Robert and James Adam
- Original design
- George Saunders, Robert and James Adam, 1764
The 2018 programme is now past. We will be launching the 2019 programme mid-August.
The architect Robert Adam described Kenwood as "a beautiful villa belonging to Lord Mansfield, the friend of every elegant art and useful science". The villa, remodelled by Adam in the 1760s and 70s, stands in 74 acres of landscaped gardens and woodland, affording fine views towards the City of London.
Adam’s adaptation from 1764 to 1779 of an existing building for his client, William Murray, 1st Earl of Mansfield, led to the addition of the impressive colonnaded portico on the north front, and the celebrated south front (and terrace).
On the west side of the house is an orangery, probably built in the 1740s by Lord Bute. Adam’s addition of the library or 'Great Room' to the east of the south elevation, with the same volume as the orangery, was an ingenious way of providing a symmetrical façade.
The two wings to the north-east and north-west of the house, providing a dining room and a music room, were added in the 1790s by George Saunders for David Murray, 2nd Earl of Mansfield, who wished to adapt Kenwood from a villa into his main family residence. The 2nd Earl was also responsible for the addition of the service wing on the eastern side, which was cleverly hidden by his new dining-room wing.
Adam had applied stucco or ‘Liardet’s cement’ to the exterior, which had failed and caused severe problems. This contributed to the 2nd Earl’s decision to face the new wings in white Suffolk brick, thus distinguishing them visually from Adam’s work. The stone colour in which the 2nd Earl had the wings painted was revealed through paint analysis and was recreated in 2013.
Despite the symmetry of the exterior, the proportions of the rooms are modest – particularly the Entrance Hall, which doubled as a dining room. This was partly disguised by Adam’s decorative scheme throughout the house, with an integrated colour palette and ceiling designs.
Many of the ground floor rooms retain Adam's original decorative schemes, including carved marble fire surrounds, stucco work, and decorative ceiling paintings by the Venetian artist Antonio Zucchi. The Library or 'Great Room' at Kenwood is widely acknowledged as one of Adam's finest interiors.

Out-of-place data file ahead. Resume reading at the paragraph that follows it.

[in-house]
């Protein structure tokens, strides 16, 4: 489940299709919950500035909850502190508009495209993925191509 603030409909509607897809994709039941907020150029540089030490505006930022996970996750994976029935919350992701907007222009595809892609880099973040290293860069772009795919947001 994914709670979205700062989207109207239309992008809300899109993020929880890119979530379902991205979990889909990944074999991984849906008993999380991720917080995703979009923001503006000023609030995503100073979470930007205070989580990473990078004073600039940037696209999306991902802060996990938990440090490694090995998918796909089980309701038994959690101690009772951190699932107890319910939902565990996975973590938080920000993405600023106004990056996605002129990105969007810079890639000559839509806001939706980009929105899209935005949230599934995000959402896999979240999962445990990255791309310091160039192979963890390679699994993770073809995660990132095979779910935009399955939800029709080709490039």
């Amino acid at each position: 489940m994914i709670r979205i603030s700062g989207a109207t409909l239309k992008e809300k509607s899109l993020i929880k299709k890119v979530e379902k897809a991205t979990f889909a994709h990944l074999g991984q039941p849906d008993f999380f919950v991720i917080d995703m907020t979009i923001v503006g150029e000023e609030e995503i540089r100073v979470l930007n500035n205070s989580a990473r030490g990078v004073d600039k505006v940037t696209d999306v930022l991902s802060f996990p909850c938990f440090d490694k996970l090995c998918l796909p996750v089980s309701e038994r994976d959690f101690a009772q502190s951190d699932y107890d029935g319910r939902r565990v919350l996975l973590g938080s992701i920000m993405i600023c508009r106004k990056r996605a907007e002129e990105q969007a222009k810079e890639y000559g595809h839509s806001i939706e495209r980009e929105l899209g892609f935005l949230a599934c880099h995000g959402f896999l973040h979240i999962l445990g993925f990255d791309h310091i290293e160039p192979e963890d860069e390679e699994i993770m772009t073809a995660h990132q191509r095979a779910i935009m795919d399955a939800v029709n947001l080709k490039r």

Following an extensive repair and conservation project begun in 2012, part-funded by the Heritage Lottery Fund, Kenwood reopened in late 2013. Work included repairing the Westmorland slate roof and redecorating the exterior and interior of the house, based on new paint research into Adam's original scheme.
The south front rooms have been much altered since Adam’s original redecoration of the 1760s and 1770s. Most recently, in the 1920s, they were converted for use as an art gallery for the Iveagh Bequest.
The collection, comprising internationally significant Old Master and British paintings by artists including Vermeer, Rembrandt, Gainsborough and Reynolds, has now been rehung. The rooms have been refurbished to represent ‘the artistic home of a gentleman of the eighteenth century’, as was the wish of Edward Cecil Guinness, 1st Lord Iveagh.
To mark the 350th Anniversary of the death of Rembrandt van Rijn in 2019, the artist’s celebrated masterpiece Self-Portrait with Two Circles will be the subject of a special temporary display at Kenwood. Rembrandt #nofilter will be open free of charge from Friday 20 September 2019 until Sunday 12 January 2020.
Though the original contents of the house were sold by the 6th Earl of Mansfield in 1922, Kenwood is today home to a significant collection of eighteenth century decorative arts, including works by Boulle, Vullimay and Roubiliac. Several important items of furniture designed by Robert Adam for Kenwood have also been returned to the house and are displayed alongside significant pieces made for other sites by Adam and his contemporaries.